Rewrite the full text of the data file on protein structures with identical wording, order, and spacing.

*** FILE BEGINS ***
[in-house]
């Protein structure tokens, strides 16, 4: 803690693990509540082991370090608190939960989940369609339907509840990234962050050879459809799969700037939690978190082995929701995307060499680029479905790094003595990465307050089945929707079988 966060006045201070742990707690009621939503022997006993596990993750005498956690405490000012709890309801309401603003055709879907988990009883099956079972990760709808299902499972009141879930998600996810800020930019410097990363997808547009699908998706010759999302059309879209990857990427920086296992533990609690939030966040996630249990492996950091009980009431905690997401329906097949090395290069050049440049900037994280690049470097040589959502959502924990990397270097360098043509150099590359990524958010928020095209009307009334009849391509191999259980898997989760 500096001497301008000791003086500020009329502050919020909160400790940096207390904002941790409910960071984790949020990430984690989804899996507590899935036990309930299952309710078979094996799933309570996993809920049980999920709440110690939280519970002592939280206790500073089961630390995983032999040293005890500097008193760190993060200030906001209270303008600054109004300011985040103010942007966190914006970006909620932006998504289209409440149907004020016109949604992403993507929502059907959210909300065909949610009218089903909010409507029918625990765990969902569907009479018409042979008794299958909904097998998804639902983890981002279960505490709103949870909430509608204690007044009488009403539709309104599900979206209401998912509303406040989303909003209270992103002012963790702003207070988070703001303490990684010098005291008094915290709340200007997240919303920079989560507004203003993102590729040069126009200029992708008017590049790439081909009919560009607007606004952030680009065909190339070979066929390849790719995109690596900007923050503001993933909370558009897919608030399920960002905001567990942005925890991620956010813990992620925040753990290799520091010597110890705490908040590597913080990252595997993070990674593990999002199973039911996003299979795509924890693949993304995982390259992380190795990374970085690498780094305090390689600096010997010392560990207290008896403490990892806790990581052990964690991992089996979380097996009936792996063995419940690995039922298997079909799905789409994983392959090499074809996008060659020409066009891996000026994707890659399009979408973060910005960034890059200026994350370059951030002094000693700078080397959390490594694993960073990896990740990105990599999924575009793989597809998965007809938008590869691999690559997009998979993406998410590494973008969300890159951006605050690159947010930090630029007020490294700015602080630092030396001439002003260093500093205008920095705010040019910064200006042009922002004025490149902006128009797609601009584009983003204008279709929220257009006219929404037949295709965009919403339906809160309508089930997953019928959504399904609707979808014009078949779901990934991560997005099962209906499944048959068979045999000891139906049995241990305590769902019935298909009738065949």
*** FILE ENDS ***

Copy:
[in-house]
């Protein structure tokens, strides 16, 4: 803690693990509540082991370090608190939960989940369609339907509840990234962050050879459809799969700037939690978190082995929701995307060499680029479905790094003595990465307050089945929707079988 966060006045201070742990707690009621939503022997006993596990993750005498956690405490000012709890309801309401603003055709879907988990009883099956079972990760709808299902499972009141879930998600996810800020930019410097990363997808547009699908998706010759999302059309879209990857990427920086296992533990609690939030966040996630249990492996950091009980009431905690997401329906097949090395290069050049440049900037994280690049470097040589959502959502924990990397270097360098043509150099590359990524958010928020095209009307009334009849391509191999259980898997989760 500096001497301008000791003086500020009329502050919020909160400790940096207390904002941790409910960071984790949020990430984690989804899996507590899935036990309930299952309710078979094996799933309570996993809920049980999920709440110690939280519970002592939280206790500073089961630390995983032999040293005890500097008193760190993060200030906001209270303008600054109004300011985040103010942007966190914006970006909620932006998504289209409440149907004020016109949604992403993507929502059907959210909300065909949610009218089903909010409507029918625990765990969902569907009479018409042979008794299958909904097998998804639902983890981002279960505490709103949870909430509608204690007044009488009403539709309104599900979206209401998912509303406040989303909003209270992103002012963790702003207070988070703001303490990684010098005291008094915290709340200007997240919303920079989560507004203003993102590729040069126009200029992708008017590049790439081909009919560009607007606004952030680009065909190339070979066929390849790719995109690596900007923050503001993933909370558009897919608030399920960002905001567990942005925890991620956010813990992620925040753990290799520091010597110890705490908040590597913080990252595997993070990674593990999002199973039911996003299979795509924890693949993304995982390259992380190795990374970085690498780094305090390689600096010997010392560990207290008896403490990892806790990581052990964690991992089996979380097996009936792996063995419940690995039922298997079909799905789409994983392959090499074809996008060659020409066009891996000026994707890659399009979408973060910005960034890059200026994350370059951030002094000693700078080397959390490594694993960073990896990740990105990599999924575009793989597809998965007809938008590869691999690559997009998979993406998410590494973008969300890159951006605050690159947010930090630029007020490294700015602080630092030396001439002003260093500093205008920095705010040019910064200006042009922002004025490149902006128009797609601009584009983003204008279709929220257009006219929404037949295709965009919403339906809160309508089930997953019928959504399904609707979808014009078949779901990934991560997005099962209906499944048959068979045999000891139906049995241990305590769902019935298909009738065949």